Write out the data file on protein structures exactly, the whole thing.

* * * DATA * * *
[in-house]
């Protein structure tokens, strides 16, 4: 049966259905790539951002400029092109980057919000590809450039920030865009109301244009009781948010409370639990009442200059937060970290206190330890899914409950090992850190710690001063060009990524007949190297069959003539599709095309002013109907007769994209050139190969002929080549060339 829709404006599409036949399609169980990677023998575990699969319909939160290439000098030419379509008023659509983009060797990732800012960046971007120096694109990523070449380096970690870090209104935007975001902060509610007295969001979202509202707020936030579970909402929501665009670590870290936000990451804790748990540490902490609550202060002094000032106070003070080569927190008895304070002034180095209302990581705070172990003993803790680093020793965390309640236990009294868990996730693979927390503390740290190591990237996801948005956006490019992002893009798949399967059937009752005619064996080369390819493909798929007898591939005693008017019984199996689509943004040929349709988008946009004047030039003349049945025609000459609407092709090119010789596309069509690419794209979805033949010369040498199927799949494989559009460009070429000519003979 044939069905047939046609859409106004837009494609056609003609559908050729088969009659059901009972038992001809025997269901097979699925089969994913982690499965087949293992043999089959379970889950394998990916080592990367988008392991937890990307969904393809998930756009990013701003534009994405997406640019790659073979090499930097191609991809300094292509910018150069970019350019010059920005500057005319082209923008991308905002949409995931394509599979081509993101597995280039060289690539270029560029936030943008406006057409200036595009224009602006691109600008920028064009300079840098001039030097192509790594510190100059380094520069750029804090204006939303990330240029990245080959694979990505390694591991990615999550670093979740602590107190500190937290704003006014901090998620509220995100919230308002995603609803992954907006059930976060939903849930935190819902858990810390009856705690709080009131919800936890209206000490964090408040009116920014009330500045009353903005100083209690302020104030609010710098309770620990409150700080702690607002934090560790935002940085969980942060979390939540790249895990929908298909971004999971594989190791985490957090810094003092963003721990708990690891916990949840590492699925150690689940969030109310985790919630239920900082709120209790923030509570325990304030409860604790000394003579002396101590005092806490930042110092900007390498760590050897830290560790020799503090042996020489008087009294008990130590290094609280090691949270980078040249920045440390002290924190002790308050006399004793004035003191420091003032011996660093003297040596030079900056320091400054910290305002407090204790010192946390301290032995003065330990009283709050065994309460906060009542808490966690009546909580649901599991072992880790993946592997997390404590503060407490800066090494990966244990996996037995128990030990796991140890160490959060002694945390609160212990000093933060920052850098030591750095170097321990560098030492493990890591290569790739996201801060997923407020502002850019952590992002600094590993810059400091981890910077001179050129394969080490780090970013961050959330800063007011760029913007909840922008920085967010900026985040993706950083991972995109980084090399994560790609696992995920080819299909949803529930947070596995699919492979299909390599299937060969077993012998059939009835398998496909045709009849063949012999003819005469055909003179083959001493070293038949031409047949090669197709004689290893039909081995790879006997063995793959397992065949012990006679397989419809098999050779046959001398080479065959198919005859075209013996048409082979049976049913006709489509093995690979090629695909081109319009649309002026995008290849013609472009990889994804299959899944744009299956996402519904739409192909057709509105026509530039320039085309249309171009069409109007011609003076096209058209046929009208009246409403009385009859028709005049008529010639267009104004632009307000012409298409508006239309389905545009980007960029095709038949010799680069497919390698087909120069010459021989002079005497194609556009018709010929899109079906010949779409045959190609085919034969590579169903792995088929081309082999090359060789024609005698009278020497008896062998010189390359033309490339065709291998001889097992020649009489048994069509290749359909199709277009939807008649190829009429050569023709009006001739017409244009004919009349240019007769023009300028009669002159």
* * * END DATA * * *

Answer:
[in-house]
């Protein structure tokens, strides 16, 4: 049966259905790539951002400029092109980057919000590809450039920030865009109301244009009781948010409370639990009442200059937060970290206190330890899914409950090992850190710690001063060009990524007949190297069959003539599709095309002013109907007769994209050139190969002929080549060339 829709404006599409036949399609169980990677023998575990699969319909939160290439000098030419379509008023659509983009060797990732800012960046971007120096694109990523070449380096970690870090209104935007975001902060509610007295969001979202509202707020936030579970909402929501665009670590870290936000990451804790748990540490902490609550202060002094000032106070003070080569927190008895304070002034180095209302990581705070172990003993803790680093020793965390309640236990009294868990996730693979927390503390740290190591990237996801948005956006490019992002893009798949399967059937009752005619064996080369390819493909798929007898591939005693008017019984199996689509943004040929349709988008946009004047030039003349049945025609000459609407092709090119010789596309069509690419794209979805033949010369040498199927799949494989559009460009070429000519003979 044939069905047939046609859409106004837009494609056609003609559908050729088969009659059901009972038992001809025997269901097979699925089969994913982690499965087949293992043999089959379970889950394998990916080592990367988008392991937890990307969904393809998930756009990013701003534009994405997406640019790659073979090499930097191609991809300094292509910018150069970019350019010059920005500057005319082209923008991308905002949409995931394509599979081509993101597995280039060289690539270029560029936030943008406006057409200036595009224009602006691109600008920028064009300079840098001039030097192509790594510190100059380094520069750029804090204006939303990330240029990245080959694979990505390694591991990615999550670093979740602590107190500190937290704003006014901090998620509220995100919230308002995603609803992954907006059930976060939903849930935190819902858990810390009856705690709080009131919800936890209206000490964090408040009116920014009330500045009353903005100083209690302020104030609010710098309770620990409150700080702690607002934090560790935002940085969980942060979390939540790249895990929908298909971004999971594989190791985490957090810094003092963003721990708990690891916990949840590492699925150690689940969030109310985790919630239920900082709120209790923030509570325990304030409860604790000394003579002396101590005092806490930042110092900007390498760590050897830290560790020799503090042996020489008087009294008990130590290094609280090691949270980078040249920045440390002290924190002790308050006399004793004035003191420091003032011996660093003297040596030079900056320091400054910290305002407090204790010192946390301290032995003065330990009283709050065994309460906060009542808490966690009546909580649901599991072992880790993946592997997390404590503060407490800066090494990966244990996996037995128990030990796991140890160490959060002694945390609160212990000093933060920052850098030591750095170097321990560098030492493990890591290569790739996201801060997923407020502002850019952590992002600094590993810059400091981890910077001179050129394969080490780090970013961050959330800063007011760029913007909840922008920085967010900026985040993706950083991972995109980084090399994560790609696992995920080819299909949803529930947070596995699919492979299909390599299937060969077993012998059939009835398998496909045709009849063949012999003819005469055909003179083959001493070293038949031409047949090669197709004689290893039909081995790879006997063995793959397992065949012990006679397989419809098999050779046959001398080479065959198919005859075209013996048409082979049976049913006709489509093995690979090629695909081109319009649309002026995008290849013609472009990889994804299959899944744009299956996402519904739409192909057709509105026509530039320039085309249309171009069409109007011609003076096209058209046929009208009246409403009385009859028709005049008529010639267009104004632009307000012409298409508006239309389905545009980007960029095709038949010799680069497919390698087909120069010459021989002079005497194609556009018709010929899109079906010949779409045959190609085919034969590579169903792995088929081309082999090359060789024609005698009278020497008896062998010189390359033309490339065709291998001889097992020649009489048994069509290749359909199709277009939807008649190829009429050569023709009006001739017409244009004919009349240019007769023009300028009669002159």